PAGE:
Woodland burial at Oystermouth cemetery
Oystermouth's woodland burial ground offers a natural alternative to conventional burial and cremation options.
The woodland site is managed as an area where new trees are planted to complement existing mature trees whilst also being able to accommodate burials. This approach offers the opportunity to contribute to the future quality and health of the natural environment, and in doing so to create a meaningful memorial to past lives. This can have a particular significance for those coming to terms with their own mortality or having to face the permanence of a loss they have experienced.
Each burial will help to enhance the woodland habitat whilst every woodland grave offers the opportunity for those departed to 'return to nature' and help contribute to the formation and preservation of a natural and beautiful woodland.
This service is available to people of all beliefs and denominations and encompasses funeral services and ceremonies, both religious and secular, and provides for the emotional and spiritual needs of the bereaved or of those who wish to plan for the future during their own lifetime.
The area is designed to allow visitors full appreciation of the natural beauty of the woodland while offering at the same time an appropriate environment for remembrance, meditation and quiet contemplation.
As this is an environmentally friendly burial we ask people to follow these guidelines:
- It is preferable that a coffin or casket made from natural material is used. This can include cardboard, wicker or wood, from a sustainable source, but does not include the standard chipboard or MDF coffin. A wool or cotton shroud could also be chosen.
- We do not insist on the use of coffins. Families may choose a shroud and something practical to carry or contain the body to the woodland area, for example a stretcher or wicker basket.
- Identification of the deceased must always be clearly visible and provided in the form of a name plate or small plaque made from a sustainable source ie wood, card board, paper etc.
- It is preferable that the body is not embalmed (often called hygienic or cosmetic treatment by Funeral Directors).
- Funeral wreaths should be kept to a minimum and if possible composed of earth friendly material rather than containing plastic, wire or oasis holders.
- Mowing will be carried out by the council twice per year - once at the beginning of the growing season and once at the end - and we ask people not to cut any grass themselves. At times the area may be difficult to access when the grass is growing strongly.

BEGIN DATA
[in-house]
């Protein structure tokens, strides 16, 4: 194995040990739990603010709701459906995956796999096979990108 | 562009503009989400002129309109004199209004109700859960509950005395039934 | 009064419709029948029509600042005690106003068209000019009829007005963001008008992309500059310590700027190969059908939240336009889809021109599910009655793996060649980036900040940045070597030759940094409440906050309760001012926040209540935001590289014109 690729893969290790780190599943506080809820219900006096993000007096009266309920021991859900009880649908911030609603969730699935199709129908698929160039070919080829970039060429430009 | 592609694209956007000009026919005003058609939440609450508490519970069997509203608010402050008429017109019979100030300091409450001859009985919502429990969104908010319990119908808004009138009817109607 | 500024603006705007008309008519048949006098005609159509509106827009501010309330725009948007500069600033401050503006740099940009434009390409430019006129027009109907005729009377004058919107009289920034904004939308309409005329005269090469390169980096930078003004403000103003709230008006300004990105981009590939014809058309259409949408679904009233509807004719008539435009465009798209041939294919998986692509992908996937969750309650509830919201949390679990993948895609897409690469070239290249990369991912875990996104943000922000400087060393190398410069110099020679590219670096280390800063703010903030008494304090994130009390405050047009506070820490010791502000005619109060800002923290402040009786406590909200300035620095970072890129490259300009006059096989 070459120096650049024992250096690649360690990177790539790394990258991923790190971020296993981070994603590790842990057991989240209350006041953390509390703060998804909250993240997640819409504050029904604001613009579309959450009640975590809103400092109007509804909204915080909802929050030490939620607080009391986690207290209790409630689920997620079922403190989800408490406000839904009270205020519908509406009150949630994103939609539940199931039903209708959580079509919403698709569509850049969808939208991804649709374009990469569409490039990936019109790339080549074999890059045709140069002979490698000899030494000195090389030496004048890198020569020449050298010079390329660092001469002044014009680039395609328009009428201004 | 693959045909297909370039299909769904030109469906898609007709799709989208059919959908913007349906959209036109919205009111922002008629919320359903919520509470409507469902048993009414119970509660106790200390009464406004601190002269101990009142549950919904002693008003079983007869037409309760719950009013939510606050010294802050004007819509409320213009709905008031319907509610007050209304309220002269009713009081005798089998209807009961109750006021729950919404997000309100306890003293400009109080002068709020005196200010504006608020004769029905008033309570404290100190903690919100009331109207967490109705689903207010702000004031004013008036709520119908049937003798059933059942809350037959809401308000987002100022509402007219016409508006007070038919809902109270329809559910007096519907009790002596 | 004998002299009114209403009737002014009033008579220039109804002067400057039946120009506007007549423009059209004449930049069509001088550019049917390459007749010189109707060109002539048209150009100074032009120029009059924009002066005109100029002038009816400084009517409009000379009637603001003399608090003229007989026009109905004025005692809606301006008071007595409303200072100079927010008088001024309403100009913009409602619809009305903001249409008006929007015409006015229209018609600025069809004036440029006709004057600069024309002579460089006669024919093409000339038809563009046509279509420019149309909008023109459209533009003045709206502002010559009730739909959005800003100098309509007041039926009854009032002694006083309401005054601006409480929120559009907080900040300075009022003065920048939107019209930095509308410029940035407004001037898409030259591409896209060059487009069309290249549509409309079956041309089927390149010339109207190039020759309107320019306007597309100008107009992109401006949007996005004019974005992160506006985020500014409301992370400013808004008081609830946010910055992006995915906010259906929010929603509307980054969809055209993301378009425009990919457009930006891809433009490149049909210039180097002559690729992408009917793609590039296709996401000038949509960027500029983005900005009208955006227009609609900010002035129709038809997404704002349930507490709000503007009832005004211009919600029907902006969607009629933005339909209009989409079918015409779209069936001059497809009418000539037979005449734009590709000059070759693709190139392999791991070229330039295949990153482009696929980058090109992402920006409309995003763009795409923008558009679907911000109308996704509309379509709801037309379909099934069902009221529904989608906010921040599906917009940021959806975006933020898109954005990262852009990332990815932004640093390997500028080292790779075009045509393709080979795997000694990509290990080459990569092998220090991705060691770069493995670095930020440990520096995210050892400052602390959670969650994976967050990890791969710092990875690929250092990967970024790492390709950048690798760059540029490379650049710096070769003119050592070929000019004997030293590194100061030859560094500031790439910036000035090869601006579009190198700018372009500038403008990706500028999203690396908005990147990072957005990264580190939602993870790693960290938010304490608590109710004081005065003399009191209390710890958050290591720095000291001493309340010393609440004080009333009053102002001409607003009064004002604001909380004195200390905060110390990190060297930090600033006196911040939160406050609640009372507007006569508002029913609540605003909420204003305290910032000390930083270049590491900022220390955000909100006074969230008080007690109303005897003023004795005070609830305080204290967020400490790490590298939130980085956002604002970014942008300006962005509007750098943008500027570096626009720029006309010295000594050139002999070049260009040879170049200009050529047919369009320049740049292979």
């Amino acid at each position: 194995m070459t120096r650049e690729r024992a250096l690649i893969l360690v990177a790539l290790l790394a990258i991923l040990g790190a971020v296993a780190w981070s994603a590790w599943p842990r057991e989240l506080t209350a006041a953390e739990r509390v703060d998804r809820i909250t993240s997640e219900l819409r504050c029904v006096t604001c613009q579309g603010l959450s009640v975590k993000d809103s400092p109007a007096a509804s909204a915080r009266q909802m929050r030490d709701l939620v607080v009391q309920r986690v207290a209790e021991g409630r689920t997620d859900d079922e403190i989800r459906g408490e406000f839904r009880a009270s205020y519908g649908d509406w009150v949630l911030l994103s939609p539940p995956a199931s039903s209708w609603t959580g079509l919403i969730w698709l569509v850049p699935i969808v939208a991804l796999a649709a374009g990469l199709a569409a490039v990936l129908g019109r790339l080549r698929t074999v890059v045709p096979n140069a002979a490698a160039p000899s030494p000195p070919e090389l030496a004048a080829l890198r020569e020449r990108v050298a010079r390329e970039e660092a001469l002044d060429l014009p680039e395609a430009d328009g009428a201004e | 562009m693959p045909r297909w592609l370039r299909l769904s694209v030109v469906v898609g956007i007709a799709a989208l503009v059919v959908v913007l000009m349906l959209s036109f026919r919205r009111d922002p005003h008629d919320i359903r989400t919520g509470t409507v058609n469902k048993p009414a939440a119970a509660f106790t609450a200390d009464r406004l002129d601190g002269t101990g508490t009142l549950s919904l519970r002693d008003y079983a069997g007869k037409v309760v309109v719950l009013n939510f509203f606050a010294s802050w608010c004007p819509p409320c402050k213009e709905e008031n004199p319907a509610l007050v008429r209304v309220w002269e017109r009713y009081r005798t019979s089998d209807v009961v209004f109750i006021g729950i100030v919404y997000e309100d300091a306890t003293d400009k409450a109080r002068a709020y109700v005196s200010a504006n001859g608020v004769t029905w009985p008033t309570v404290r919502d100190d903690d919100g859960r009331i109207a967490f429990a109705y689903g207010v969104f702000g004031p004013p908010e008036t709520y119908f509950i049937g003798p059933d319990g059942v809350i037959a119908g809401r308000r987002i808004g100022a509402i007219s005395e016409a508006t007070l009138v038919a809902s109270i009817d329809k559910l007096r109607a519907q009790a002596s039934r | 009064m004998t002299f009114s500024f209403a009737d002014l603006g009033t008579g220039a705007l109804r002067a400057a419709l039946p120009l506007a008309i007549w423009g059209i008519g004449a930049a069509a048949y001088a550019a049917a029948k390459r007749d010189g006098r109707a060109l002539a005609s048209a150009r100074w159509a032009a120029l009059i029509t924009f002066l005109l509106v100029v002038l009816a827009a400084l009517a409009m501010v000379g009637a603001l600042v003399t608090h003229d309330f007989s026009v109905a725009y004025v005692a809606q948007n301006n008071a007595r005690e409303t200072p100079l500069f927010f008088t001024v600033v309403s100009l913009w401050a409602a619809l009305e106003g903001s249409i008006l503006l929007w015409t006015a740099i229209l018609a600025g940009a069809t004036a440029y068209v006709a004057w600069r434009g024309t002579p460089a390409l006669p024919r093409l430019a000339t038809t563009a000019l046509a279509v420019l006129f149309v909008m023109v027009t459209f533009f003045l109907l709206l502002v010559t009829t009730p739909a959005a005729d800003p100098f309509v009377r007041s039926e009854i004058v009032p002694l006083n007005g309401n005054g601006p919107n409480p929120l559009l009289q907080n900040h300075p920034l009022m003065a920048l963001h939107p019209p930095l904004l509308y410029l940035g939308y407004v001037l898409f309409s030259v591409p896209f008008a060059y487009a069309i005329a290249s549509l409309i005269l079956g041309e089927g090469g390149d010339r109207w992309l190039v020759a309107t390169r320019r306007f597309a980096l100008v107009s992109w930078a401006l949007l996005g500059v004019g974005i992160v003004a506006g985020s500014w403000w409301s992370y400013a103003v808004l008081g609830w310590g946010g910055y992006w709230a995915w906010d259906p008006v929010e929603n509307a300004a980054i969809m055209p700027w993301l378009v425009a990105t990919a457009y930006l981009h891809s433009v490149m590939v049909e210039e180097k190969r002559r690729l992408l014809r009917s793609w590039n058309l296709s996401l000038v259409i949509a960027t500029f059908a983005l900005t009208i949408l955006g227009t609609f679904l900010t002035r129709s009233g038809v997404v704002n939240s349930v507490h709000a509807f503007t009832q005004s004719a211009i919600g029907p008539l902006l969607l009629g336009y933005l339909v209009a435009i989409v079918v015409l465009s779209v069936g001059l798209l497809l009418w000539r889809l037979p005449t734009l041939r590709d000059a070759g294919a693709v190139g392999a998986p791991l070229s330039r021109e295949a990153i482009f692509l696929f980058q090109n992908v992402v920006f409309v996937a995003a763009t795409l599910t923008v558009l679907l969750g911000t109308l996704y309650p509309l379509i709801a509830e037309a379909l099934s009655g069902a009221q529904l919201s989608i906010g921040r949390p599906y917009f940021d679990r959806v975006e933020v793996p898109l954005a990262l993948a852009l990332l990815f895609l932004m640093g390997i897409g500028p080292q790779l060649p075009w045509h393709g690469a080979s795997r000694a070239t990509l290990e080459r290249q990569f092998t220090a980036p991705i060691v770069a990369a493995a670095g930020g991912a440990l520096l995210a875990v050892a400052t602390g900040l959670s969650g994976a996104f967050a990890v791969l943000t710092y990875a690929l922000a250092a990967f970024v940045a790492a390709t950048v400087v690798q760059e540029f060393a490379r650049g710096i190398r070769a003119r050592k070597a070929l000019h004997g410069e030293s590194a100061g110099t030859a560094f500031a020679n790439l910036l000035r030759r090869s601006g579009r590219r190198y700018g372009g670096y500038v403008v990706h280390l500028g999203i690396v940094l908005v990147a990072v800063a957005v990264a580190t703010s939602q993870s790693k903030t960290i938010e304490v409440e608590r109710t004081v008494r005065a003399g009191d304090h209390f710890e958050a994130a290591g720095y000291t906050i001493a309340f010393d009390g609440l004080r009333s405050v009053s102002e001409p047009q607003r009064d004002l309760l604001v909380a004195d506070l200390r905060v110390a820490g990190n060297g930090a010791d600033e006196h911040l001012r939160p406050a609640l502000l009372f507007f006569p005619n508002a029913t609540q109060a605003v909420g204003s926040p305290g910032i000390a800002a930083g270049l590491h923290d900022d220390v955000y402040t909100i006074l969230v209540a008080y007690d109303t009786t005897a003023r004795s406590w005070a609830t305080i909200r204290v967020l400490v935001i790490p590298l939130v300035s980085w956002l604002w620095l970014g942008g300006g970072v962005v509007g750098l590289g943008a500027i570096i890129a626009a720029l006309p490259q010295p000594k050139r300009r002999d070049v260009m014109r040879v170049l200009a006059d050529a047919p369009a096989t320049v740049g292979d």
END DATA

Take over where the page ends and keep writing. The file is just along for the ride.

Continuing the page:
- No herbicides or chemicals will be used.
- The area will be maintained by the council in a low key way; the minimal amount of mowing positively encourages and protects trees, shrubs and wildlife. Wild flowers will be encouraged. The traditional 'neat and tidy' appearance portrayed in other parts of Oystermouth Cemetery will not apply to this area. Families are encouraged to consider this carefully before choosing woodland burial. Other areas of Oystermouth or other cemeteries offer traditional graves with regular memorial options.
All graves are recorded on a plan to allow for location in the future as and when the woodland further develops. Each grave will accommodate one coffin burial only, and/or burials of cremated remains. A lease is granted for each plot for 99 years. Granite or stone memorials are not allowed, though we try to ensure that families can express their grief in the way they feel most appropriate by offering the perfect environment for quiet contemplation and remembrance of loved ones.
Woodland Burial through the year
Winter to early spring, when there are no leaves on the trees, light levels on the woodland floor are good. The conditions are damp and as the soil starts to warm up the first flowers begin to show. Typical flowers at this time are snowdrops and wild daffodils, followed by wild primroses, violets and wood anemones.
During late spring, the soil is still moist and continues to warm up, daylight hours increase and the trees start to produce new leaves. The amount of light reaching the woodland floor is reduced, but is enough for shade tolerant varieties like bluebells, wild arum and ground ivy.
As summer arrives, the trees are growing strongly and taking large amounts of moisture from the soil. The leaf cover continues to thicken rapidly to a point where much of the woodland floor is in shade. In these conditions only the shade loving plants will be seen. These include ferns and wood sage. The wild arum starts to show their berries. The woodland floor may have a 'bare' appearance at this time. On the edges of the woodland and where tree thinning has been carried out there is plenty of light for sun loving plants like foxgloves, rosebay willow herb, red and white campion, nettles and bugle.
The reduction in daylight hours and lower air temperature starts the process of autumn colour and leaf drop. There are few woodland flowers visible in these conditions. Instead, various fungi can be seen along with berries, fruits and seeds.
Trees are not planted on individual graves as this could result in an over-population. Instead, trees are planted where and when required and to give as much cover and colour all year round.